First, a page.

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Van de Weghe is pleased to present an exhibition of large-scale stripe paintings by Ross Bleckner at 66 Newtown Lane, East Hampton.  The works on view were made during the 1980s, the height of the AIDS crisis, and a time that magnified the political and cultural role of art.   Bleckner’s signature stripes, at once dazzlingly optical and mysteriously ethereal, came to dominate the New York art scene.  He remains the youngest artist to receive a mid-career retrospective at the Solomon R. Guggenheim Museum in 1994 at age 45.  All of the works in the present exhibition were included in the Guggenheim’s show. 


Born in Brooklyn in 1949, Bleckner grew up in Hewlitt, Long Island.  He studied at N.Y.U. and with the encouragement of his professor, Chuck Close, enrolled at CalArts in 1972, a moment when there was a conceptual reexamination of painting’s meaning.  Bleckner had been deeply influenced by a 1965 exhibition of Op Art at the Museum of Modern Art, The Responsive Eye.  He utilized the graphic language of geometric abstraction, but softened its edges, bending its visual effects to address the personal, emotional and political.  Two of the paintings in the exhibition are dominated by soft-edged black and white stripes.  At once forbidding and sublime, like a bulb fluorescing behind prison bars or sunlight streaming through trees, the paintings appear lit from within.  In Unknown Quantities of Light (Part V), 1988  Bleckner plays with our perception of afterimage,  leading us to distrust our eyes.  The stripes seem to intermittently fade, or to be enveloped by haze or fog, as if something within the painting has been vaporized.  A feeling of absence is also palpable in Sex of Angels, 1988, the missing subject underlined by a ghostly halo that punctuates the optical flicker, a remnant of a lost soul.  Deeply affected by the AIDS crisis that was robbing the world, the gay community and the artworld of so many people, he made his subject absence itself.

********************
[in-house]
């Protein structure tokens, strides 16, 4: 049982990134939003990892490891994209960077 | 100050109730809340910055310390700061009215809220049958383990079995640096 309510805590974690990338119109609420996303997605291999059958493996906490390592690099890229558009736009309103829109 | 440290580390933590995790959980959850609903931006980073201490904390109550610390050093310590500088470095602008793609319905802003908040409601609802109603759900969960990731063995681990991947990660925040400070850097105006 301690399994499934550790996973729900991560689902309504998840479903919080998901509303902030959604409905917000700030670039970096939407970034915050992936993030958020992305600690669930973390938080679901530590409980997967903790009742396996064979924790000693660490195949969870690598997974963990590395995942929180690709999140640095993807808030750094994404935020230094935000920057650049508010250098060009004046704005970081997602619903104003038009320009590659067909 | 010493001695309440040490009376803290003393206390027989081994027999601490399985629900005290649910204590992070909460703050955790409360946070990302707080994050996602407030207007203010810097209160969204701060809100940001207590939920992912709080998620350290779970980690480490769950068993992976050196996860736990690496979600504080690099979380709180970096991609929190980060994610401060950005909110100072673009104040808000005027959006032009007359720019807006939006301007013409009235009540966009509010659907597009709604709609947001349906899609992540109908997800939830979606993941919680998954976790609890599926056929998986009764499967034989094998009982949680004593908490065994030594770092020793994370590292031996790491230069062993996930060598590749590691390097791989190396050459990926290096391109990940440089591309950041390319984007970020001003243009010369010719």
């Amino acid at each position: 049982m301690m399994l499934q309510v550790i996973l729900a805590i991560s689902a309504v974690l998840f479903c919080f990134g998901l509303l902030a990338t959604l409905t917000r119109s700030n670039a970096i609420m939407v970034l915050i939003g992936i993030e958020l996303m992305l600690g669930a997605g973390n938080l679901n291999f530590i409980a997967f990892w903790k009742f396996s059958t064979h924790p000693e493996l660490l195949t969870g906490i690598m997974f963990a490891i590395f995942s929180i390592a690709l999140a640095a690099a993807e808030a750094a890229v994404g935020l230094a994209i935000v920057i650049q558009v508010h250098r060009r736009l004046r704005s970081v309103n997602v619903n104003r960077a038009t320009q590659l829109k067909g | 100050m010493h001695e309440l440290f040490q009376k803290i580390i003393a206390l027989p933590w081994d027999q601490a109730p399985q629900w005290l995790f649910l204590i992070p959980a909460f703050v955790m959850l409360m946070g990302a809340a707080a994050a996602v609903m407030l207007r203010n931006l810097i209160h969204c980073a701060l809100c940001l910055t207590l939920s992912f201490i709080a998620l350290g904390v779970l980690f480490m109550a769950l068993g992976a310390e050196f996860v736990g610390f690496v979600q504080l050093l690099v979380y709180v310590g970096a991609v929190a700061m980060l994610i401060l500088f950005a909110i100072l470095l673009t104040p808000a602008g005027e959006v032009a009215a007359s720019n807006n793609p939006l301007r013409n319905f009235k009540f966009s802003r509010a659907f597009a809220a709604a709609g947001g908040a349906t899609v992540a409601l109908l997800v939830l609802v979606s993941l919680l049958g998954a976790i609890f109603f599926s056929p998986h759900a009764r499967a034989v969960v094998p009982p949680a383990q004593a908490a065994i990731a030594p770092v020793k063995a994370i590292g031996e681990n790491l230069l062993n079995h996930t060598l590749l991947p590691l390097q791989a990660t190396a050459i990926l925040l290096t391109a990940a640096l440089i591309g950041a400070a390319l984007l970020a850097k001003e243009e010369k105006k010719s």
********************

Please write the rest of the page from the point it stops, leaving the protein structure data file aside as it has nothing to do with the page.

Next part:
Bleckner utilizes stripes to much different effect in Infatuation,1986.  Candy-colored and topped with a tromp l’oeil bow, they are repackaged as a package, a billboard-sized gift.   Aptly titled, the painting prompts us to wonder what is being hidden by the celebratory wrapping, what could possibly satisfy such outsized anticipation.  Here Bleckner emphasizes the longing for something withheld and the apprehension that precedes revelation.


It is instructive to see Ross Bleckner’s paintings, made during one pandemic, while in the midst of another.  The work captures the sense of loss, dread, and danger attendant to crisis, and provides beauty, light, and quiet as consolation.   The paintings are an exclamation point on the unspeakable.    Ross Bleckner currently lives and works in New York and the Hamptons. Gallery hours are Thursday-Sunday 11:00am - 6:00pm, and by appointment. For further information, please contact Pierre Ravelle-Chapuis at or 212-744-1900.